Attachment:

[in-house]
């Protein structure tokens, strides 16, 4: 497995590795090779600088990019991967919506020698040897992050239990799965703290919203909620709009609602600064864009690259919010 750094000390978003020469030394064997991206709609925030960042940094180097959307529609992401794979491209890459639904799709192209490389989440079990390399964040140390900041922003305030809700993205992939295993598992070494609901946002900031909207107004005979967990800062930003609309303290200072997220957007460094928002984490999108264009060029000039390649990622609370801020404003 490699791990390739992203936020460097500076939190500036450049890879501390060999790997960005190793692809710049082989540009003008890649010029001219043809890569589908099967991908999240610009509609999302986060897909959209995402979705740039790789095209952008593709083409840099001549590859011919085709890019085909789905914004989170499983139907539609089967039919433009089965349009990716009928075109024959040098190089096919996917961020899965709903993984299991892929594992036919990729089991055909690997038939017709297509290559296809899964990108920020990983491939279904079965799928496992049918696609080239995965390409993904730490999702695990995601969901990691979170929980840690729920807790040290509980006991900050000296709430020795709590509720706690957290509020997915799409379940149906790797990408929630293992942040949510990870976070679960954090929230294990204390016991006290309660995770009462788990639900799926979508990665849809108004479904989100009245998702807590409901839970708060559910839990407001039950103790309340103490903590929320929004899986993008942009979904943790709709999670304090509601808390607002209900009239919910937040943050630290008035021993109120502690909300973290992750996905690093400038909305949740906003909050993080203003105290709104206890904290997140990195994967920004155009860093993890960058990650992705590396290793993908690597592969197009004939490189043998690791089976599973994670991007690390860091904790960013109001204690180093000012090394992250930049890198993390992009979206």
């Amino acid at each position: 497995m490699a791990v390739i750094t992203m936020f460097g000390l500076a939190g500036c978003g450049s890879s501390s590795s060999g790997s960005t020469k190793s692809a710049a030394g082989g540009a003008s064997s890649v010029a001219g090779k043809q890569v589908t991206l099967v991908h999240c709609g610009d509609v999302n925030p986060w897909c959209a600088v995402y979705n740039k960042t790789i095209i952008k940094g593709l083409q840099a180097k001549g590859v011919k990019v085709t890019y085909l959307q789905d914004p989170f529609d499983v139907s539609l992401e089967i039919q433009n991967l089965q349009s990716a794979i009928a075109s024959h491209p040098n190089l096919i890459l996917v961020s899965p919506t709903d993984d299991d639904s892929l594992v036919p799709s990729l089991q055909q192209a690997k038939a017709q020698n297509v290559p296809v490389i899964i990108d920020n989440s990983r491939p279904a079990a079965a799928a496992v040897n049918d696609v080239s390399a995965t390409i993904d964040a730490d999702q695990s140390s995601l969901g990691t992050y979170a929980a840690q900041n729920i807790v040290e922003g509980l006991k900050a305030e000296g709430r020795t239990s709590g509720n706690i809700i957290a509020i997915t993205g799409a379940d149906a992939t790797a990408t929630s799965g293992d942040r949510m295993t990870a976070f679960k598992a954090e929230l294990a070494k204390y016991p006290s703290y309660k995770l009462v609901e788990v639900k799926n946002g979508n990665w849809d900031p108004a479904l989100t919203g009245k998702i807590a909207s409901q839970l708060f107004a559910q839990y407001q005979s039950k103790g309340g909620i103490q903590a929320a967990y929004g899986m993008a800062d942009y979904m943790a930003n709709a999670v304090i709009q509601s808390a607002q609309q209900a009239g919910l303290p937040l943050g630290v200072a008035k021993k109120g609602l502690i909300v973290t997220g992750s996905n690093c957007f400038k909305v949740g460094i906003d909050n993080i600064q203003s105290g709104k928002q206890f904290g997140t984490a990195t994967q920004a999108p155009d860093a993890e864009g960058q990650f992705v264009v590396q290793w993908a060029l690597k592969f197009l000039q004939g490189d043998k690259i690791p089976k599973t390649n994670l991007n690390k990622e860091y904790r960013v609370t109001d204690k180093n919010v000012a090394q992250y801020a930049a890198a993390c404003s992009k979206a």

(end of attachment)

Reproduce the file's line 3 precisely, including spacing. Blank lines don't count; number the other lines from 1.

């Amino acid at each position: 497995m490699a791990v390739i750094t992203m936020f460097g000390l500076a939190g500036c978003g450049s890879s501390s590795s060999g790997s960005t020469k190793s692809a710049a030394g082989g540009a003008s064997s890649v010029a001219g090779k043809q890569v589908t991206l099967v991908h999240c709609g610009d509609v999302n925030p986060w897909c959209a600088v995402y979705n740039k960042t790789i095209i952008k940094g593709l083409q840099a180097k001549g590859v011919k990019v085709t890019y085909l959307q789905d914004p989170f529609d499983v139907s539609l992401e089967i039919q433009n991967l089965q349009s990716a794979i009928a075109s024959h491209p040098n190089l096919i890459l996917v961020s899965p919506t709903d993984d299991d639904s892929l594992v036919p799709s990729l089991q055909q192209a690997k038939a017709q020698n297509v290559p296809v490389i899964i990108d920020n989440s990983r491939p279904a079990a079965a799928a496992v040897n049918d696609v080239s390399a995965t390409i993904d964040a730490d999702q695990s140390s995601l969901g990691t992050y979170a929980a840690q900041n729920i807790v040290e922003g509980l006991k900050a305030e000296g709430r020795t239990s709590g509720n706690i809700i957290a509020i997915t993205g799409a379940d149906a992939t790797a990408t929630s799965g293992d942040r949510m295993t990870a976070f679960k598992a954090e929230l294990a070494k204390y016991p006290s703290y309660k995770l009462v609901e788990v639900k799926n946002g979508n990665w849809d900031p108004a479904l989100t919203g009245k998702i807590a909207s409901q839970l708060f107004a559910q839990y407001q005979s039950k103790g309340g909620i103490q903590a929320a967990y929004g899986m993008a800062d942009y979904m943790a930003n709709a999670v304090i709009q509601s808390a607002q609309q209900a009239g919910l303290p937040l943050g630290v200072a008035k021993k109120g609602l502690i909300v973290t997220g992750s996905n690093c957007f400038k909305v949740g460094i906003d909050n993080i600064q203003s105290g709104k928002q206890f904290g997140t984490a990195t994967q920004a999108p155009d860093a993890e864009g960058q990650f992705v264009v590396q290793w993908a060029l690597k592969f197009l000039q004939g490189d043998k690259i690791p089976k599973t390649n994670l991007n690390k990622e860091y904790r960013v609370t109001d204690k180093n919010v000012a090394q992250y801020a930049a890198a993390c404003s992009k979206a």